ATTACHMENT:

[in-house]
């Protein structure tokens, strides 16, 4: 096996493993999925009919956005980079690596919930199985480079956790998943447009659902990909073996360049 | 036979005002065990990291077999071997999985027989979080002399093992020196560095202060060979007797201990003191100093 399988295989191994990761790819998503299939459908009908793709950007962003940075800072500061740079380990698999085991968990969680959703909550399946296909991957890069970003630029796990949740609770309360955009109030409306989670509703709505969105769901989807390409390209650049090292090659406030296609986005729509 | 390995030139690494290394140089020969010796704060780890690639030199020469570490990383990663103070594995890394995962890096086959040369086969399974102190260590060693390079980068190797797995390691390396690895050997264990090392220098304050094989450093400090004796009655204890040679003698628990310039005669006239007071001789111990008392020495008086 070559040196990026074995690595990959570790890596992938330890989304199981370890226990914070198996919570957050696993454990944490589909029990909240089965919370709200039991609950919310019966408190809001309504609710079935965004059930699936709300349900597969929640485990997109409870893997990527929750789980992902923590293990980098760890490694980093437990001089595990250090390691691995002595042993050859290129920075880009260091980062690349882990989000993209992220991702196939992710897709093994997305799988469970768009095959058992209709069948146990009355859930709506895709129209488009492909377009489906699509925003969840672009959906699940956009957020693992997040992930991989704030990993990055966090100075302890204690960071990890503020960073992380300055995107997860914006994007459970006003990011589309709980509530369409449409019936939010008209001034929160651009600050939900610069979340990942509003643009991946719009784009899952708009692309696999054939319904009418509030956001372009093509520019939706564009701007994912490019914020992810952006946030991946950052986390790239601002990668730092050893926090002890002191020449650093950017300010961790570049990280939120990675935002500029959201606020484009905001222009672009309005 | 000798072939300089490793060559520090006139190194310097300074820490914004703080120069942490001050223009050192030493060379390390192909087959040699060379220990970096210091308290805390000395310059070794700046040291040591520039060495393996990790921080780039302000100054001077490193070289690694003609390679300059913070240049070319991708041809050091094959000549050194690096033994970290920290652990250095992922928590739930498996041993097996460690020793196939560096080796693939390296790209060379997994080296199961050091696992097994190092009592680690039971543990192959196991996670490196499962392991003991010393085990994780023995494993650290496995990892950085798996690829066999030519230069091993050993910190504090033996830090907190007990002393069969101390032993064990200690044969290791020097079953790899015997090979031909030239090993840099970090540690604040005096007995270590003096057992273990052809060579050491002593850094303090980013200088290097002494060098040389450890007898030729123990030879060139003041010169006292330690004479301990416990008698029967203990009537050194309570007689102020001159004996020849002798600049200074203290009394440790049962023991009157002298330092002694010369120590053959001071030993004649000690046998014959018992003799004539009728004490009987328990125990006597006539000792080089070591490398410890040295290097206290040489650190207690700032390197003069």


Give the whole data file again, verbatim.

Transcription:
[in-house]
């Protein structure tokens, strides 16, 4: 096996493993999925009919956005980079690596919930199985480079956790998943447009659902990909073996360049 | 036979005002065990990291077999071997999985027989979080002399093992020196560095202060060979007797201990003191100093 399988295989191994990761790819998503299939459908009908793709950007962003940075800072500061740079380990698999085991968990969680959703909550399946296909991957890069970003630029796990949740609770309360955009109030409306989670509703709505969105769901989807390409390209650049090292090659406030296609986005729509 | 390995030139690494290394140089020969010796704060780890690639030199020469570490990383990663103070594995890394995962890096086959040369086969399974102190260590060693390079980068190797797995390691390396690895050997264990090392220098304050094989450093400090004796009655204890040679003698628990310039005669006239007071001789111990008392020495008086 070559040196990026074995690595990959570790890596992938330890989304199981370890226990914070198996919570957050696993454990944490589909029990909240089965919370709200039991609950919310019966408190809001309504609710079935965004059930699936709300349900597969929640485990997109409870893997990527929750789980992902923590293990980098760890490694980093437990001089595990250090390691691995002595042993050859290129920075880009260091980062690349882990989000993209992220991702196939992710897709093994997305799988469970768009095959058992209709069948146990009355859930709506895709129209488009492909377009489906699509925003969840672009959906699940956009957020693992997040992930991989704030990993990055966090100075302890204690960071990890503020960073992380300055995107997860914006994007459970006003990011589309709980509530369409449409019936939010008209001034929160651009600050939900610069979340990942509003643009991946719009784009899952708009692309696999054939319904009418509030956001372009093509520019939706564009701007994912490019914020992810952006946030991946950052986390790239601002990668730092050893926090002890002191020449650093950017300010961790570049990280939120990675935002500029959201606020484009905001222009672009309005 | 000798072939300089490793060559520090006139190194310097300074820490914004703080120069942490001050223009050192030493060379390390192909087959040699060379220990970096210091308290805390000395310059070794700046040291040591520039060495393996990790921080780039302000100054001077490193070289690694003609390679300059913070240049070319991708041809050091094959000549050194690096033994970290920290652990250095992922928590739930498996041993097996460690020793196939560096080796693939390296790209060379997994080296199961050091696992097994190092009592680690039971543990192959196991996670490196499962392991003991010393085990994780023995494993650290496995990892950085798996690829066999030519230069091993050993910190504090033996830090907190007990002393069969101390032993064990200690044969290791020097079953790899015997090979031909030239090993840099970090540690604040005096007995270590003096057992273990052809060579050491002593850094303090980013200088290097002494060098040389450890007898030729123990030879060139003041010169006292330690004479301990416990008698029967203990009537050194309570007689102020001159004996020849002798600049200074203290009394440790049962023991009157002298330092002694010369120590053959001071030993004649000690046998014959018992003799004539009728004490009987328990125990006597006539000792080089070591490398410890040295290097206290040489650190207690700032390197003069």